Christina Weller, guest blogger
Part of the Triple Crisis Spotlight G-20 series.
Los Cabos, Mexico – It certainly feels incongruous, working for an anti-poverty NGO and travelling to exclusive resorts such as Los Cabos in Mexico as part of your job. There are lots of reasons to think it’s not worth it. Should NGOs be lobbying at all? What does the G20 have to do with developing countries? What about the lack of access to decision makers (not to mention the lack of decisions at Summits these days)?
The answers to the questions are obviously not unconnected.
The reasons NGOs should be lobbying is precisely because everything the G20 does has an impact on developing countries and especially on the poorest women and men within them. And it’s not just the development agenda – although attention to the huge persisting obstacles for poor countries in benefiting from globalization is welcome – the most important thing that the G20 could do for poverty eradication is to get its own house in order and get down to business on its core agenda.
First it needs to fulfil its pledge to fix the financial system to support sustainable growth and work for the benefit of the real economy (and real people). Yet financial reforms are too weak to prevent a $3 billion gamble by JP Morgan and yet another bank bail-out in Europe. Resolving sovereign debt problems still relies on fingernail-biting crisis measures and ordinary citizens shouldering the burden. And let’s be clear, when crisis hits G20 countries, it hits the poorest too. After 2008, textile workers in Cambodia had to go back to family farms to survive, when previously they had sent back money to pay for health and education needs, because demand for clothes dropped in G20 markets.
The lack of progress on taxing the financial sector is emblematic of the G20’s lack of will to change and lack of ability to achieve real results. The sector is under-taxed; rectifying this would directly increase its social usefulness – contributing to emptied public sector coffers and helping to finance efforts to combat poverty and climate change. Taxing transactions also has potential to have a regulatory impact – discouraging excessive, short-term speculation and increasing stability.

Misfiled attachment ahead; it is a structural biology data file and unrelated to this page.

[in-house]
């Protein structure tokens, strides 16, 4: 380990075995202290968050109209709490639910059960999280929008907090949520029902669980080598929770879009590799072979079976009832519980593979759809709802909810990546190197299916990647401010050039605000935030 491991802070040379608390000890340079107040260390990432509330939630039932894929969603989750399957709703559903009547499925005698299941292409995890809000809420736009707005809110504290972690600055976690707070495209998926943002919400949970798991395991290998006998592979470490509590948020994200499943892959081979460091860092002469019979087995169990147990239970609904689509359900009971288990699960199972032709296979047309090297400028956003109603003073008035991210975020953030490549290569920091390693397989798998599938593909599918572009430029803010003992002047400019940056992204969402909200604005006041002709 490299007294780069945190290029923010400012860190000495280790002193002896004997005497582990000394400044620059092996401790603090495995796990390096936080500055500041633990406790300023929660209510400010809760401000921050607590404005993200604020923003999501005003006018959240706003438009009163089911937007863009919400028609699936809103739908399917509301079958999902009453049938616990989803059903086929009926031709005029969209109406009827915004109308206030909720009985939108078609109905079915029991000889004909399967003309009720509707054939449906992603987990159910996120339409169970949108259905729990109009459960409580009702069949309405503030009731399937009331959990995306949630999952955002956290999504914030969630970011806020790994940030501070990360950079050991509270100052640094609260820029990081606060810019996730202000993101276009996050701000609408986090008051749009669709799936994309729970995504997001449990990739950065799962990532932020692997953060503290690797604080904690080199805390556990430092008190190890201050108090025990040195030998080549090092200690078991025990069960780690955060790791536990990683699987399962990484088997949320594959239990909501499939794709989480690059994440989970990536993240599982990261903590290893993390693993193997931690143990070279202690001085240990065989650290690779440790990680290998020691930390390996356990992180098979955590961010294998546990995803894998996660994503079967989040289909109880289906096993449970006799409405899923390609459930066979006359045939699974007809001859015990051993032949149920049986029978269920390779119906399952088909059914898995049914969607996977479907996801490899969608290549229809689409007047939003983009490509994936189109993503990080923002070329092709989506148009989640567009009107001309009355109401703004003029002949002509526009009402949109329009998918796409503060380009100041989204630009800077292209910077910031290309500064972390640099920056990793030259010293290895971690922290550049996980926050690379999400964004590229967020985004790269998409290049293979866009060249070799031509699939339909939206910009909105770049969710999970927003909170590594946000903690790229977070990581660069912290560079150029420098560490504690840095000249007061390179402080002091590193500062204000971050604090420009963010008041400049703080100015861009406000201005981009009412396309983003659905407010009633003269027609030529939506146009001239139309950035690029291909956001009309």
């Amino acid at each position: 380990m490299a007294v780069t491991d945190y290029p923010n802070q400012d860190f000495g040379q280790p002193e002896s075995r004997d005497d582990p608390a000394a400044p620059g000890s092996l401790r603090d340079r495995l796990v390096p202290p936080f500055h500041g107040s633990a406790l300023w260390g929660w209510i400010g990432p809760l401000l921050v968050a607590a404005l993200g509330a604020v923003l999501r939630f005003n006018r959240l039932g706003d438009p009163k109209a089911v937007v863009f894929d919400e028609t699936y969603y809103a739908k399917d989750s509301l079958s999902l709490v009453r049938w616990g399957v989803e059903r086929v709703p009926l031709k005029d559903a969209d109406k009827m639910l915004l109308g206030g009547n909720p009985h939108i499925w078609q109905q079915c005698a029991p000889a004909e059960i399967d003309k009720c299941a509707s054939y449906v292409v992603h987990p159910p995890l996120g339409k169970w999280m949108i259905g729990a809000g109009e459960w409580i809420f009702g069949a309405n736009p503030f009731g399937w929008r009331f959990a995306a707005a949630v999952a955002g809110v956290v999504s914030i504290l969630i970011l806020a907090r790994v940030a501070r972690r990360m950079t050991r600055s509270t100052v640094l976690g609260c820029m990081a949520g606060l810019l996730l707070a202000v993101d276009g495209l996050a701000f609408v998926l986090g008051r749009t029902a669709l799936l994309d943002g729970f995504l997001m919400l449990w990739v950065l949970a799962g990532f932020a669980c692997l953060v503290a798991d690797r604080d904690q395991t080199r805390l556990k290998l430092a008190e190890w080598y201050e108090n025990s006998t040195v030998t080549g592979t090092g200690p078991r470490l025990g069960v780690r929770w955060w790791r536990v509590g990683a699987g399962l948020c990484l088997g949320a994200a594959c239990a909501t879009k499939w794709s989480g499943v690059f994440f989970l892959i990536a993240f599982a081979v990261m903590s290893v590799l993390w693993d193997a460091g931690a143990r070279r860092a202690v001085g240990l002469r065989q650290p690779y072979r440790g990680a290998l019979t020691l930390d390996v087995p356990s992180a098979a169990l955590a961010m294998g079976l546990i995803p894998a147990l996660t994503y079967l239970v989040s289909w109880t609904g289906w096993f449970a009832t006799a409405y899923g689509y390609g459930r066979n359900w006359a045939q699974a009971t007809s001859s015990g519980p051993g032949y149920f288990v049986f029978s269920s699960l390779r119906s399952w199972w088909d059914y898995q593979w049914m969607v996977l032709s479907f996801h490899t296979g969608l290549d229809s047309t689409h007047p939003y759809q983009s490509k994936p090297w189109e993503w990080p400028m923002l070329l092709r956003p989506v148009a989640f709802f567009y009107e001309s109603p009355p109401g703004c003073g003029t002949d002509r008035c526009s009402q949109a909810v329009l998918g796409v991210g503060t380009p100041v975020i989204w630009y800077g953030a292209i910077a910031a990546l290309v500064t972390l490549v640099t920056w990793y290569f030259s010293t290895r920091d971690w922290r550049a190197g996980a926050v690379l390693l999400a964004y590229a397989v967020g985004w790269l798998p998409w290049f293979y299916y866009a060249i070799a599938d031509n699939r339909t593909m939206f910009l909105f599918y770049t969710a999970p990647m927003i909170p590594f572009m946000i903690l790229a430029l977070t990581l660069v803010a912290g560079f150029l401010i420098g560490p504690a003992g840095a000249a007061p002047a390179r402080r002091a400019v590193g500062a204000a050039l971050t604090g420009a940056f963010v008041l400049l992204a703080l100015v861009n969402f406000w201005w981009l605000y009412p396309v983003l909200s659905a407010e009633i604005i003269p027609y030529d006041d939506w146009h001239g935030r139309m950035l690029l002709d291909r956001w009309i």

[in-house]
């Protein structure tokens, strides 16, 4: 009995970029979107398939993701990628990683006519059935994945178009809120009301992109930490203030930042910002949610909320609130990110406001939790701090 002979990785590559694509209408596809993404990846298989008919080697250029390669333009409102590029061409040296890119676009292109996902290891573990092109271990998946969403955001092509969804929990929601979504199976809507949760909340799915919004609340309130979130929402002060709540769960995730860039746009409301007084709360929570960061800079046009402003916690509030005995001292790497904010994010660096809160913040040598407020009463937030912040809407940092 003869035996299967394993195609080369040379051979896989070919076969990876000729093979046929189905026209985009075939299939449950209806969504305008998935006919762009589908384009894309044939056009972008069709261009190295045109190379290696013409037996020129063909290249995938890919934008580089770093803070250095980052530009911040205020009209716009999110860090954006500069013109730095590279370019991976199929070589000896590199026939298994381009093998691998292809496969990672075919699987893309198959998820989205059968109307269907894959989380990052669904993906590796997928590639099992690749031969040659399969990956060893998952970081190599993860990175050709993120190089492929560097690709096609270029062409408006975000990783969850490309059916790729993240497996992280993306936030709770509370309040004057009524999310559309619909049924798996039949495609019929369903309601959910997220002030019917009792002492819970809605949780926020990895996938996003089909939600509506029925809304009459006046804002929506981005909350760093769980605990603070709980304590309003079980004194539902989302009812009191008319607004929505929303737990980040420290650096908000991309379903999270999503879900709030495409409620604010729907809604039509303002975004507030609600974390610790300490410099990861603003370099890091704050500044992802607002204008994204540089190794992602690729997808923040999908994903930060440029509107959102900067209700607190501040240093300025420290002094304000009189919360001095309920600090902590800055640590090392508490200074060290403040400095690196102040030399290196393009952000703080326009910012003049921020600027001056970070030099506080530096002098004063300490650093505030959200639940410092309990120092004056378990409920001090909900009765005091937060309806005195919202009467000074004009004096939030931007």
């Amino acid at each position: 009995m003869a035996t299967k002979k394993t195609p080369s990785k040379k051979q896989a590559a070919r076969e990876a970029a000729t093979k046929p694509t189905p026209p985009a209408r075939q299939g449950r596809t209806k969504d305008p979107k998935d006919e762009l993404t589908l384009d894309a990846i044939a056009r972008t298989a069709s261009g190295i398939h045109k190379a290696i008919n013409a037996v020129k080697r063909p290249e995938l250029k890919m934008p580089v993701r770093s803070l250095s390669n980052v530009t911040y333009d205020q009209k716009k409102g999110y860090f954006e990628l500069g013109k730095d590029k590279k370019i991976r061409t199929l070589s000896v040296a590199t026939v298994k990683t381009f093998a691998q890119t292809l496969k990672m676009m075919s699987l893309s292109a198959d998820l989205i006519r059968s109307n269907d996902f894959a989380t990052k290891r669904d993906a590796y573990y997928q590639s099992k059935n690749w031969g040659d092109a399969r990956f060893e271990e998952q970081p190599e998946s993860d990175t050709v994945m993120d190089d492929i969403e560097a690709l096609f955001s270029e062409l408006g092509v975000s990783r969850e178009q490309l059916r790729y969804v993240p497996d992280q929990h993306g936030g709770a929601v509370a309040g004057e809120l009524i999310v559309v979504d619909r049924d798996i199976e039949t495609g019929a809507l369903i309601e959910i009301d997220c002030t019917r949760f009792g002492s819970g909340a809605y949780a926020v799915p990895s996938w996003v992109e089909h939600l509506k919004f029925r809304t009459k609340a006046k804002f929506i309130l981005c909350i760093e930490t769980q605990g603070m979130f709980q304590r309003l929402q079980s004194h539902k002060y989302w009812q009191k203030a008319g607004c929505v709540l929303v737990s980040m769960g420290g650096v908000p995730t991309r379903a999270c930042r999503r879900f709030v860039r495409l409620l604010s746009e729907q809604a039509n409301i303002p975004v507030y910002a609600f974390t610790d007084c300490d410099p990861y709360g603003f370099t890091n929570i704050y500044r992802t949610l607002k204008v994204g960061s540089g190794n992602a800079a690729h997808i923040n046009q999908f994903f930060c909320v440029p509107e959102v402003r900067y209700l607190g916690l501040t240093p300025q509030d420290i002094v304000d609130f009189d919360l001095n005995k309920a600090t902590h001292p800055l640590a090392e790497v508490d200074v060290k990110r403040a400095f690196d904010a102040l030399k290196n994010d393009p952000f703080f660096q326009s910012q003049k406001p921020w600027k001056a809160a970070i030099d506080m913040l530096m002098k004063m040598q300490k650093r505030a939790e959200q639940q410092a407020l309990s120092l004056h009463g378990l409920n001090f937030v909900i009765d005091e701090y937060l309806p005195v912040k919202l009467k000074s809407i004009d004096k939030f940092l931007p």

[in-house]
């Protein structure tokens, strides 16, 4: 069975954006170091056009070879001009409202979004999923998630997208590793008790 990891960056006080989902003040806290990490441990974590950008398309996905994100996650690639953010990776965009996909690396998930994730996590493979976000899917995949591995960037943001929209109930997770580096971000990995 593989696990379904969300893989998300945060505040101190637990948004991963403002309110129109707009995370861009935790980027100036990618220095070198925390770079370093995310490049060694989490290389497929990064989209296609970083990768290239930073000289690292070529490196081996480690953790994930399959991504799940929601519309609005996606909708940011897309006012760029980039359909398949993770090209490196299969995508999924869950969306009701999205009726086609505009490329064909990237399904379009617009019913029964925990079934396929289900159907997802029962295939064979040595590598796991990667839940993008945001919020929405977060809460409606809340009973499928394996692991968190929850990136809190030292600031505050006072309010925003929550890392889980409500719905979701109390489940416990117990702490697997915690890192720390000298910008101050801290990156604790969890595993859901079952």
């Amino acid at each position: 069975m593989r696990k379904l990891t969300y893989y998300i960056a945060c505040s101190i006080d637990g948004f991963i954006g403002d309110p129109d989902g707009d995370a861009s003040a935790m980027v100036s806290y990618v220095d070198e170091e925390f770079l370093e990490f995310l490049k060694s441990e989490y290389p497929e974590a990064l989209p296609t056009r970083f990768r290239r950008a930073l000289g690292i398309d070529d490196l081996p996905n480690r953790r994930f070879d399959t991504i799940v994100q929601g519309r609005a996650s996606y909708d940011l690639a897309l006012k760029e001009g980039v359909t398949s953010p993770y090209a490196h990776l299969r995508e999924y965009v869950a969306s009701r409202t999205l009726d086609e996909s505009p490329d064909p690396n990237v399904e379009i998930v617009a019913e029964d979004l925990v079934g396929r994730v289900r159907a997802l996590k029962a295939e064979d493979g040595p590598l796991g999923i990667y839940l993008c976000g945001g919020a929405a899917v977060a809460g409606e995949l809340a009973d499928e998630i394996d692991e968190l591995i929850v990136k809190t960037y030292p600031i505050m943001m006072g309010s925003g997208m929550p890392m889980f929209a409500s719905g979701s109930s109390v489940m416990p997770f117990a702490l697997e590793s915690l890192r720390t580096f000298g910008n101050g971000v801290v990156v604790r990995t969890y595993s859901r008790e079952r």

Even measures to combat food price volatility – an obvious and pressing case for reform – fall far short of what is needed; they don’t distinguish between market operators and legitimate commercial traders and do not regulate publicly insured institutions or “over the counter” transactions strongly enough. These gaps mean measures are ineffective to overcome the impacts of speculation on food prices and hunger on the poorest families for whom food takes up a significant proportion of income.
The lack of progress in tackling the deficit in global governance relating to international monetary coordination also directly impacts poor countries. CAFOD interviewed poor small-business owners in Zambia after the 2008 crisis, who complained that excessive volatility in exchange rates made their planning and long-term profitability difficult. Zambia has its own problems in monetary policy, but the lack of management of the international system certainly does not help.
The development agenda has also delivered too little to date – some rather mixed initiatives on addressing the critical need for infrastructure in low income countries. Yet relatively easy wins, such as making a commitment to assist countries to establish social protection floors that will ensure crises do not result in lost investment in education and health in poor households, have not yet been forthcoming.
There are some fundamental reasons the G20 is not delivering in these areas, and this answers our third question regarding lack of access and lack of decisions at G20 summits. There is no adequate mechanism to ensure that the G20 is held accountable to its objectives and commitments. Whilst financial lobbies are successful in diluting regulatory measures back home and at the G20, the absence of equal and systematic consultation with civil society groups and developing country governments has hampered the adoption and progress of a truly development-friendly agenda.
The G20 needs to measure its success according to its ability to fulfil its commitments and its progress towards real objectives of sustainability, shared wealth and improved well-being, not just meaningless increases in aggregate growth measures.
If the G20 begins to do just some of these things as a result of dialogue with NGOs, the pay offs will be huge. Financial Transaction Taxes alone will raise hundreds of billions per year for poverty eradication efforts, but perhaps more importantly the global economy will begin to be structured more fairly, so that the poorest can not only benefit, but also contribute.
Christina Weller is an economic policy analyst with the Catholic Overseas Development Agency (CAFOD).
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